Shortly after graduating from Morehouse College, one of my boldest dreams introduced itself to me. The 1999 Parliament of the World’s Religions was holding its convention in Cape Town, South Africa. Nelson Mandela and His Holiness the Dalai Lama were the keynote speakers. When I saw the brochure, my heart pounded, my mouth watered, and my soul said, “I’m there!”
I leaped up and immediately circled the dates on my calendar. With no evidence, finances, or connections to underwrite my confidence, I remained absolutely certain that I was going to be at that convention and I was going to shake the hand of President Mandela.
That summer, I volunteered with Dr. Colemon, who needed me to organize (of all things) a Prayer Breakfast for a delegation of local ministers who were attending the Parliament in South Africa. I eagerly organized the breakfast and added myself to the program to give the closing prayer. In the audience was the President of the Parliament, Dirk Ficca, who was so impressed with the prayer and my young age that he extended to me an all-expense-paid trip to attend as a youth delegate to the Parliament!
The day arrived and as I was entering the venue, I bumped into an angel in the form of Michael Beckwith. Before I knew it, President Mandela, South Africa’s favorite son, walked in, glowing with that unforgettable smile. He lit up the room. We all instantly assembled as he walked to each one of us, shook our hands, and exchanged pleasantries. When it was my turn, I grasped his hand and received a surge. I looked into his eyes. His eyes had not dimmed, despite the atrocities he’d faced in the struggle to rid South Africa of the oppressive apartheid system. Time stood still, and I realized that I was standing there holding hands with history, while living my boldest dream. It was absolutely thrilling. My colleague from the youth delegation recalls, “We were walking into the arena together and then you disappeared. The next thing I knew, you were on stage with the other delegates presenting The World Season for Nonviolence Award to President Nelson Mandela!”
My intention for sharing this is to encourage you to respond to the prompting to fulfill the boldest dream in your heart. It’s bold for a reason, because it requires bold faith, bold trust, and bold persistence. However, remember in your pursuit, you are not alone because you have the bold partnership of your Source.
So whether your dream is to build your own home, run for President, find a cure for cancer, or complete a triathlon, go for it with reckless abandon. “It is your Father’s good pleasure to give you the kingdom.” As Catherine Ponder says, “Let it be your good pleasure to receive it.”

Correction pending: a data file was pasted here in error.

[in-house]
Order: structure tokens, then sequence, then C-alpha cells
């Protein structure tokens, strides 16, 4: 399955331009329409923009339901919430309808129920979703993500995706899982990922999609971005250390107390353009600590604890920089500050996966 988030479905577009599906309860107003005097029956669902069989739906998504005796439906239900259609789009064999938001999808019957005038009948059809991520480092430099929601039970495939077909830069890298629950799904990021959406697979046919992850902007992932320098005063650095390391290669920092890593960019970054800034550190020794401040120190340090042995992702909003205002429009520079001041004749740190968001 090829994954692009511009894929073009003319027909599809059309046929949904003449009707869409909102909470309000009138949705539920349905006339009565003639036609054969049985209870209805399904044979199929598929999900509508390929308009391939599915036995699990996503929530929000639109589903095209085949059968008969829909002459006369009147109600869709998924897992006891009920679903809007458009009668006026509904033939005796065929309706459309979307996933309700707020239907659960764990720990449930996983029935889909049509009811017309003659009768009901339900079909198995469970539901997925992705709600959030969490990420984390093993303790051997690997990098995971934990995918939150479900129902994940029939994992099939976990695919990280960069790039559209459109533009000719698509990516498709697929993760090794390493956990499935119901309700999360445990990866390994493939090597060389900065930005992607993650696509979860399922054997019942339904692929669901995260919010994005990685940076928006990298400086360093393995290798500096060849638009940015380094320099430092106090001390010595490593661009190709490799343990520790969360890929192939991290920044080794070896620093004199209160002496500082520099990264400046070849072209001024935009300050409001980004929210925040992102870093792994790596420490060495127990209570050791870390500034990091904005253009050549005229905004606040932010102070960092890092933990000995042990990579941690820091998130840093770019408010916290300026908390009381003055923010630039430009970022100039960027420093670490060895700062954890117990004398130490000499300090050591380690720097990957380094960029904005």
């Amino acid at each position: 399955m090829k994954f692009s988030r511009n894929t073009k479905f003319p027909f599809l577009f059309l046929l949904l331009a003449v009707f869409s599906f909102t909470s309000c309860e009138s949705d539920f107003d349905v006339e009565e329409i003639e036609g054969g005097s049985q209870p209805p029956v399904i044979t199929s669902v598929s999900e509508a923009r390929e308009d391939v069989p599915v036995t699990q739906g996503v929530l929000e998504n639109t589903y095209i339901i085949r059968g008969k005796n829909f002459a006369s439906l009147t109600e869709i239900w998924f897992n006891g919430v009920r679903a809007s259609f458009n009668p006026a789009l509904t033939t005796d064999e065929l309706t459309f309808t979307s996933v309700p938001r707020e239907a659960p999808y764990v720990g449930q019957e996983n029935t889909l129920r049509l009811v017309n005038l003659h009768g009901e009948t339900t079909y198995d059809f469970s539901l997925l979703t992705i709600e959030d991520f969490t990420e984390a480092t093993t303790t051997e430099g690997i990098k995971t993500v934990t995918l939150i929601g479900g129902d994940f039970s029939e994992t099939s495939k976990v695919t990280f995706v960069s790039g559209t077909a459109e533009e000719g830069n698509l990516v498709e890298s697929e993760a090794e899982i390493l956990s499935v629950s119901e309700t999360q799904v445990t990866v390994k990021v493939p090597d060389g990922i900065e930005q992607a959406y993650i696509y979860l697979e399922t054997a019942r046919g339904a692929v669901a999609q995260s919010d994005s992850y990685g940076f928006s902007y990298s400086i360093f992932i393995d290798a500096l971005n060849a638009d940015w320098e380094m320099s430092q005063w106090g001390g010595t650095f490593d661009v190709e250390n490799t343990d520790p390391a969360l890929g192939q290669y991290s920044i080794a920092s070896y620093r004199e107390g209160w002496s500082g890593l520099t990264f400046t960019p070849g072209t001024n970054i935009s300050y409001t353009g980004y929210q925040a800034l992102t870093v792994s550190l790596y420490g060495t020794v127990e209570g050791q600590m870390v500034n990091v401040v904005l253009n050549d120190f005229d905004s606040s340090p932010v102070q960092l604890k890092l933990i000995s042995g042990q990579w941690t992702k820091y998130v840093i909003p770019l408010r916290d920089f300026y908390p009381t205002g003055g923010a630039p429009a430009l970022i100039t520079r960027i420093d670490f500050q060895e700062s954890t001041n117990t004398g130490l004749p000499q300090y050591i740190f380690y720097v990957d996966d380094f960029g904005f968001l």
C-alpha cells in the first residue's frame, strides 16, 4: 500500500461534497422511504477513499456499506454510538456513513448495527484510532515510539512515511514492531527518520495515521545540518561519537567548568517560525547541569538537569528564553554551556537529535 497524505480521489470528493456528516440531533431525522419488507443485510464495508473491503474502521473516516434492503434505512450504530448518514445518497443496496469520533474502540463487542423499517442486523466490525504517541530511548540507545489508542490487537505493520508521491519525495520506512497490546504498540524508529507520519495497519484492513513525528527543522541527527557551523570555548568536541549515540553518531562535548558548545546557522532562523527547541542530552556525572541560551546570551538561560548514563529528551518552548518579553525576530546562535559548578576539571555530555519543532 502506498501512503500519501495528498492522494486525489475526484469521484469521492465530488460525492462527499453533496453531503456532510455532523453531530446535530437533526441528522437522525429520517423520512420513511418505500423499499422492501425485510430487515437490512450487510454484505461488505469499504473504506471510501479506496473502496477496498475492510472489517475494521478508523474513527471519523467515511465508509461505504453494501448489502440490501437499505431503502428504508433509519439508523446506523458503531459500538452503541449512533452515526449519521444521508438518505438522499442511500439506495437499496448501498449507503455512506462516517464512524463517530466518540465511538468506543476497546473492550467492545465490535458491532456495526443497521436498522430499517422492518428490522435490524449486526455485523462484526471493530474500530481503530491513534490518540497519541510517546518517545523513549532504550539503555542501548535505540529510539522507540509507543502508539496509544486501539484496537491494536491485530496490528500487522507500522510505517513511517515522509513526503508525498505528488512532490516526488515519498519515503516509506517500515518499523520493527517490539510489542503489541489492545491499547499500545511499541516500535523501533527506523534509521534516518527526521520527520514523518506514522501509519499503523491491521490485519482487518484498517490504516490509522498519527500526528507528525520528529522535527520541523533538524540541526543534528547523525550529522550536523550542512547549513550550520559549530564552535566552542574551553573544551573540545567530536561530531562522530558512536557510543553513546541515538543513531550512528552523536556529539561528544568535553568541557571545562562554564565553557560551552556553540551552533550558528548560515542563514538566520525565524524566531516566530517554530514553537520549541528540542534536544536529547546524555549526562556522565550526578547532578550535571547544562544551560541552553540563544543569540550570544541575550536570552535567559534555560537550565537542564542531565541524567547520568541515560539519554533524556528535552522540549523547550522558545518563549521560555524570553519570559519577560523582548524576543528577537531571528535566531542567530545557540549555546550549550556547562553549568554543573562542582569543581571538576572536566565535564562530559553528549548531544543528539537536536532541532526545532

Whole-Person Healing, From Vibrant Living: Life Coaching With Carla McClellan
Dr. Garrett Sullivan, integrative medicine M.D., shares his whole-person approach to medicine. He brings a whole (holy) healing method of allowing the body to heal while supporting what it needs.
By Rebecca Johnson
I always look forward to Saturday morning bike rides in Winter Park, Florida. Midway through my journey to the farmer’s market, I pass the local park, where I frequently pause to watch the 40 to 50 people practicing tai chi.
Just seeing the ease and flow of their movements is meditative. A sense of calm and inner stillness takes over me, quieting whatever “to-do” list is rattling in my brain. I’m suddenly aware of the soft breeze and sunlight as I watch the slow-motion, ballet-like martial art.
More and more people are awakening to the benefits of tai chi, and science is supporting the long-standing claims of health benefits. In its own reference book on tai chi, Harvard Medical School calls it “moving medication,” and explains the underlying physiological mechanisms that support the health of the heart, bones, nerves and muscles, immune system and the mind.
Tai chi guru Bill Douglas, author of The Complete Idiot’s Guide to T’ai Chi and QiGong, attests to tai chi’s stress-relieving properties. “When I first started, I wanted to get away, like a monk on a mountaintop. But I’ve since learned that the goal is to weave it into your everyday life.”
Douglas says when he began learning about tai chi 30 years ago, the practice was fairly unheard of in the West. But all that’s changing now, and tai chi is practiced in all corners of the globe.
Indeed, classes are beginning to appear on the calendars of Unity spiritual communities throughout the country.
I decided to try a class offered in Peace Cottage at Unity Church of Clearwater, Florida.